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Connected in Loneliness

I have been lonely for as long as I can remember, and I’ve handled it in various ways throughout my life. When I was younger, I disassociated all of those feelings away. As I got older, I found the “better” method of handling my loneliness was to funnel it into work. Because if you’re busy, you don’t have time to listen to the feelings gnawing in your stomach. Over the years, I’ve found that I could combine my incessant need to drown things out via work while¬†also trying to fix my constant loneliness. Which is probably why TTR as you know it even exists.

In recent months, I’ve found that the topic of loneliness has been on my mind again. Due to the current circumstances of my life, I find that the feelings of abandonment and neglect that I would have experienced in my youth frequently bubble up to the surface. Because I’ve gotten better at being able to look at my feelings and remain somewhat detached from them, I’ve found that I’m able to actually inspect them before being overwhelmed by them. This has resulted in a fair amount of navel-gazing about loneliness and how it relates to a person’s personal religious practice. And by extension, how it relates to the gods, and whether they get lonely or not.

I suspect that being a member of a more “fringe” religion leads to loneliness playing a larger role in our community’s experience as a whole. Unlike being in the dominant religious group of wherever any of us is living, where you can find physical places to worship with other human beings, most of us are stuck creating our own religious experience in our own homes. I think its all very foreign, this trying to allocate resources to concoct, conceptualize, and implement whatever brings religious meaning to us while still engaging all of the other aspects of our busy lives. It’s a lot of extra work, and I think many of us don’t take the time to consider what impact that can lend to one’s religious experience. It’s a lot easier to build off of something that already exists than to have to figure out how to create it yourself from scratch. It’s a lot more motivating to participate in your religion if it is socially fulfilling or enriching.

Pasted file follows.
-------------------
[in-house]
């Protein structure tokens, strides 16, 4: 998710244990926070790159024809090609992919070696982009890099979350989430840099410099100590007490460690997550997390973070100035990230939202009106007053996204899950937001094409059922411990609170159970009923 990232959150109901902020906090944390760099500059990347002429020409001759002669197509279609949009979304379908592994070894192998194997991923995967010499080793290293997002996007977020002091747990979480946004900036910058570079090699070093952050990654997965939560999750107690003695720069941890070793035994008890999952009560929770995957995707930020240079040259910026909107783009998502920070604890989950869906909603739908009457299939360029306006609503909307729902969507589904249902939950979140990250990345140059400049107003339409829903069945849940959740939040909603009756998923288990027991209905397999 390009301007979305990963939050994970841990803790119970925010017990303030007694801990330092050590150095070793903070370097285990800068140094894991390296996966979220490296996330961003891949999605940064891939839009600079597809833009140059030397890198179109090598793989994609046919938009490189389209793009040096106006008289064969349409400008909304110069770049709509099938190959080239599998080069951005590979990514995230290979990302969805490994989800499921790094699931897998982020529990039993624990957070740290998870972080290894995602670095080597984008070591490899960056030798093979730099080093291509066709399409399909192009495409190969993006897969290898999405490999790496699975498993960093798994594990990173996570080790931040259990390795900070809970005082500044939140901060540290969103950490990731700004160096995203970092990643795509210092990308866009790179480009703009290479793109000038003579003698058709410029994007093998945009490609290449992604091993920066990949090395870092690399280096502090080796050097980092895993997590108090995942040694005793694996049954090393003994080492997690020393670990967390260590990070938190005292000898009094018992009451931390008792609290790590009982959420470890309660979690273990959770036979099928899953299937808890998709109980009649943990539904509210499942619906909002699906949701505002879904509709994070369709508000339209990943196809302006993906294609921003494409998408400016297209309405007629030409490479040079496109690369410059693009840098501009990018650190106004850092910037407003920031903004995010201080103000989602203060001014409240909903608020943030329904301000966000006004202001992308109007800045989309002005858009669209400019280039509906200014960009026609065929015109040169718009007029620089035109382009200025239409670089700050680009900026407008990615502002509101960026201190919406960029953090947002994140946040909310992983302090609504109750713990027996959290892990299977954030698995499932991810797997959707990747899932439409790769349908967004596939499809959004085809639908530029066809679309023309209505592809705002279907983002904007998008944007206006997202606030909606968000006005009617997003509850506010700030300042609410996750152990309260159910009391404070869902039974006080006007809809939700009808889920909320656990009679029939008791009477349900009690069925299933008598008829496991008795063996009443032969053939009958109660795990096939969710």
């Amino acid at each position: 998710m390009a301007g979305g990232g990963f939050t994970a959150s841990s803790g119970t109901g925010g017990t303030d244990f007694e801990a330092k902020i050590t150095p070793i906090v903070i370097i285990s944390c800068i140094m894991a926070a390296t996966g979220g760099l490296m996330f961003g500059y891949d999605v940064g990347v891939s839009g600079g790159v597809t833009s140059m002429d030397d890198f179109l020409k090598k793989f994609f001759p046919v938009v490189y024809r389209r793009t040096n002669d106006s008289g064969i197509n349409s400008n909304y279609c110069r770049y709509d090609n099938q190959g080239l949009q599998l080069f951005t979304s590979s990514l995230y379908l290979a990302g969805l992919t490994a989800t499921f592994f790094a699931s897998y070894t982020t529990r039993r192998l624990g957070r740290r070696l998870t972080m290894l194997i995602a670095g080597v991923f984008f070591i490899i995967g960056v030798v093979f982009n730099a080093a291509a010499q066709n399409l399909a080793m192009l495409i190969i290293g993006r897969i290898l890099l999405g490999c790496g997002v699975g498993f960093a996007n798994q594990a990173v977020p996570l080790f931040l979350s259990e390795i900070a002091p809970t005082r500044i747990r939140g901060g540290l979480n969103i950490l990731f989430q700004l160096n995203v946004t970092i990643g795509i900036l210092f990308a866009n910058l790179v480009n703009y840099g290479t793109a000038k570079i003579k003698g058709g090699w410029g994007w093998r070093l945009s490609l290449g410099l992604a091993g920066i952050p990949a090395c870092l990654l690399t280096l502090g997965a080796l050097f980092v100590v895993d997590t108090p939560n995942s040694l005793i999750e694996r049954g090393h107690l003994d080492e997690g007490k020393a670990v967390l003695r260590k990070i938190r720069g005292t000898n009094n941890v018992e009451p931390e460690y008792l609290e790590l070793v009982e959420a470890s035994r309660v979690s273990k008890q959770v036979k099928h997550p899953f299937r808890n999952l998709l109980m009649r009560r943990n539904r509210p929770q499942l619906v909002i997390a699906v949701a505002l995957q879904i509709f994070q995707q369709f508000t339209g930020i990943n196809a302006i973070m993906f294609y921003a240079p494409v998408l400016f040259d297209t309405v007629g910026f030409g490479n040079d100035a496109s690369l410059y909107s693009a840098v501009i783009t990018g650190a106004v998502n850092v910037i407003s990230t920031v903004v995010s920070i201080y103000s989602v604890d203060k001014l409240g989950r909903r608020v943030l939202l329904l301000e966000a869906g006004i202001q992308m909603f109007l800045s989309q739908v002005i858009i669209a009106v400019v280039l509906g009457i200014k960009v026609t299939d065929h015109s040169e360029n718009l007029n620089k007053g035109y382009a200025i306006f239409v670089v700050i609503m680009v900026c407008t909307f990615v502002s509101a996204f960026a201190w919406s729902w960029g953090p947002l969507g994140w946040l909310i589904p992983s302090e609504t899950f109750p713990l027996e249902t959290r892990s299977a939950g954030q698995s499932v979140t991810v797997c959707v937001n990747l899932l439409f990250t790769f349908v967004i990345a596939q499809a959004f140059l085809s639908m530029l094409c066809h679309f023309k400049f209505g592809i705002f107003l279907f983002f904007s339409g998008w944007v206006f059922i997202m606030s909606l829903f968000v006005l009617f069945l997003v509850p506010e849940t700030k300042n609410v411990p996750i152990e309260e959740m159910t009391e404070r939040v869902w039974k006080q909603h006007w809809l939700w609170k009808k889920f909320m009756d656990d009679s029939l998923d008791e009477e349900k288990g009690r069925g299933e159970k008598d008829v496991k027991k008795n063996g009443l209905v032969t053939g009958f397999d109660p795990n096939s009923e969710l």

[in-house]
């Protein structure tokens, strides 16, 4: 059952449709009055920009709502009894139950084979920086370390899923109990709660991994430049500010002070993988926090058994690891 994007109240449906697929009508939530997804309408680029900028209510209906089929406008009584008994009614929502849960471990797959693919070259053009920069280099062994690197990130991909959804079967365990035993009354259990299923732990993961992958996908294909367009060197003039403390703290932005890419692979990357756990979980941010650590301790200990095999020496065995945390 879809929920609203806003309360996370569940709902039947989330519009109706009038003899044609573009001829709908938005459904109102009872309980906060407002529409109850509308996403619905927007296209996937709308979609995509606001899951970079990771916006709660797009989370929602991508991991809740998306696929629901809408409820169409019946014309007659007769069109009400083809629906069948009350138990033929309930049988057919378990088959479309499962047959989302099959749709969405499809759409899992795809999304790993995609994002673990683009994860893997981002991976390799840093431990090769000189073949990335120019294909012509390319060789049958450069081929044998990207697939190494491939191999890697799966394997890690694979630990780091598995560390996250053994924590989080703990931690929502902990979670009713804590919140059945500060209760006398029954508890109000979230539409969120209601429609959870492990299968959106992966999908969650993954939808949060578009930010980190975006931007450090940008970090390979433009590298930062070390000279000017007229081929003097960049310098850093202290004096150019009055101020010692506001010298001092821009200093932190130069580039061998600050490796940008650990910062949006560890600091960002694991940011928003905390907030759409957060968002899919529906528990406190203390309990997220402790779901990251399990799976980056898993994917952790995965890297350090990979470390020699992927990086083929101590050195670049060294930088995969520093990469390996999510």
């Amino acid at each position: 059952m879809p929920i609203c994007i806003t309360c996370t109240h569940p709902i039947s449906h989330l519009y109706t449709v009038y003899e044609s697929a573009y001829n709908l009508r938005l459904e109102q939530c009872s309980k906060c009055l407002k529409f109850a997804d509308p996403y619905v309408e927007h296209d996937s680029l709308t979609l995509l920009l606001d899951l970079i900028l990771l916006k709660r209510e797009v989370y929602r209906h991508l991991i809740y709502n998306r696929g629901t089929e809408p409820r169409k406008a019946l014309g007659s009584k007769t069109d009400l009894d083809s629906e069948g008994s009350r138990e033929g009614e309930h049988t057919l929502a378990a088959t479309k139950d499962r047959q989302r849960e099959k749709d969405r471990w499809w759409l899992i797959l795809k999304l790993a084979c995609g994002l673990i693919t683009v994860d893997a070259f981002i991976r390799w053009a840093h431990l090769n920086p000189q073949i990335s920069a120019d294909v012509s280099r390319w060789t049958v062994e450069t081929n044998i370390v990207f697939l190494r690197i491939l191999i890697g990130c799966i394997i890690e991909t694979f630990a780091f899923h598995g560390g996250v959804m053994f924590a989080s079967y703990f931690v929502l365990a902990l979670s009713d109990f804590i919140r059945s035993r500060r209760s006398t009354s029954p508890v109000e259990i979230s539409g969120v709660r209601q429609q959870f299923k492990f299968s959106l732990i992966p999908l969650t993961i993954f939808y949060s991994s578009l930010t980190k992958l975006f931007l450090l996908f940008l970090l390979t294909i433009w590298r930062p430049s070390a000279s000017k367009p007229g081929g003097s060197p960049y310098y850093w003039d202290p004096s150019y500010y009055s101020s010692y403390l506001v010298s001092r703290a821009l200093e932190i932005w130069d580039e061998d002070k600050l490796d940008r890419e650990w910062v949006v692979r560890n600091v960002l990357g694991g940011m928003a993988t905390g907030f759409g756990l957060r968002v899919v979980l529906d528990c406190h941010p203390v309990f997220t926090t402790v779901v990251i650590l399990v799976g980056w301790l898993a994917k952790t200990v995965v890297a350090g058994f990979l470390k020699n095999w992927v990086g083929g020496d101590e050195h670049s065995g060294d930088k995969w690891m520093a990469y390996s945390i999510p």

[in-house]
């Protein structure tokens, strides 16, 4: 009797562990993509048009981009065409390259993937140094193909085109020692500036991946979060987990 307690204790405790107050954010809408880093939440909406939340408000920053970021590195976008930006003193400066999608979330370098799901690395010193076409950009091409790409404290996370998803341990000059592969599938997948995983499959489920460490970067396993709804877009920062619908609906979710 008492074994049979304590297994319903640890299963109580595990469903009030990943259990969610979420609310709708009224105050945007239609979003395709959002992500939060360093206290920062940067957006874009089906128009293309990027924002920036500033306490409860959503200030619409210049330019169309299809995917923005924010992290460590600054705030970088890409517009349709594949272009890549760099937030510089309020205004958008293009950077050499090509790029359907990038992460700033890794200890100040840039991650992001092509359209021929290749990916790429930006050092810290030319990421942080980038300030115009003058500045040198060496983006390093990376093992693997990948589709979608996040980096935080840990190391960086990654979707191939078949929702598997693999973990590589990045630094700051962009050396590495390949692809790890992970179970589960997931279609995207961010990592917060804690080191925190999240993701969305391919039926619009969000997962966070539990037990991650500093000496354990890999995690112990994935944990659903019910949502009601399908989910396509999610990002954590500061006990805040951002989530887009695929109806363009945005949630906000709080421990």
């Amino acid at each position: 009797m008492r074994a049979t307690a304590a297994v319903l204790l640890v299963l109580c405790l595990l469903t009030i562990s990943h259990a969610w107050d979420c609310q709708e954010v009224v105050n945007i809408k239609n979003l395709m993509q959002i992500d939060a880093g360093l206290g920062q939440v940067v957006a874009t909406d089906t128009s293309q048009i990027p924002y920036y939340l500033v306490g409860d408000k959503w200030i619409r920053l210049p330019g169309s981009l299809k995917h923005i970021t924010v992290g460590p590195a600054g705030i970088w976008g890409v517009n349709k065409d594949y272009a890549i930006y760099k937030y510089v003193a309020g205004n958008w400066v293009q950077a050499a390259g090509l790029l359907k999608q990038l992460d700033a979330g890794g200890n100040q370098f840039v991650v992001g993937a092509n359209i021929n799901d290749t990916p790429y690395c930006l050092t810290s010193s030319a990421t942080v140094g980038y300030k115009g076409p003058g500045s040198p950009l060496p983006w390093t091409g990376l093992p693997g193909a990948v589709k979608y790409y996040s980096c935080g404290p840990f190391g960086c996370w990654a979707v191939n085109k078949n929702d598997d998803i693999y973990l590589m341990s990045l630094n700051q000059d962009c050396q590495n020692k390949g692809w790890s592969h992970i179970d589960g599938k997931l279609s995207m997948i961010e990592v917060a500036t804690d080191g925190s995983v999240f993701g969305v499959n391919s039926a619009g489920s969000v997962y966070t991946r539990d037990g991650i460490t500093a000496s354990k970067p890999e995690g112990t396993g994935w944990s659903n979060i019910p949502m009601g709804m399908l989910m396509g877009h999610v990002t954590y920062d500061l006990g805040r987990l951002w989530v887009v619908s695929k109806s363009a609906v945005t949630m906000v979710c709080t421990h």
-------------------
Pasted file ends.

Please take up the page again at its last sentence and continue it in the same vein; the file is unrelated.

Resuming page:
In many respects, our choice in religion others us to a degree. And in that sense, our religion creates an ideal space to be lonely.

On a whim. I asked about loneliness and religion over on tumblr. I wanted to see how others relate to loneliness, and how that influences their religious practices. I left the question vague, as I wanted to see how people interpret loneliness without a wider context. I would say that most of the responses fell into a few categories:

  1. Loneliness is an act of being alone. This can allow for greater freedom to connect with the Divine, because there is no one around to interrupt you.
  2. Loneliness as a necessary tool or experiences. That some of our experiences are going to be inherently lonely, because we experience things differently as individuals. In most of these responses, the othering that comes with loneliness is temporary or situational, and not all-encompassing.
  3. Loneliness that separates a person from other people, as in being the only participant of your religion that you know of, or being the only non-white participant in your religious circle. This loneliness is pervasive and persistent.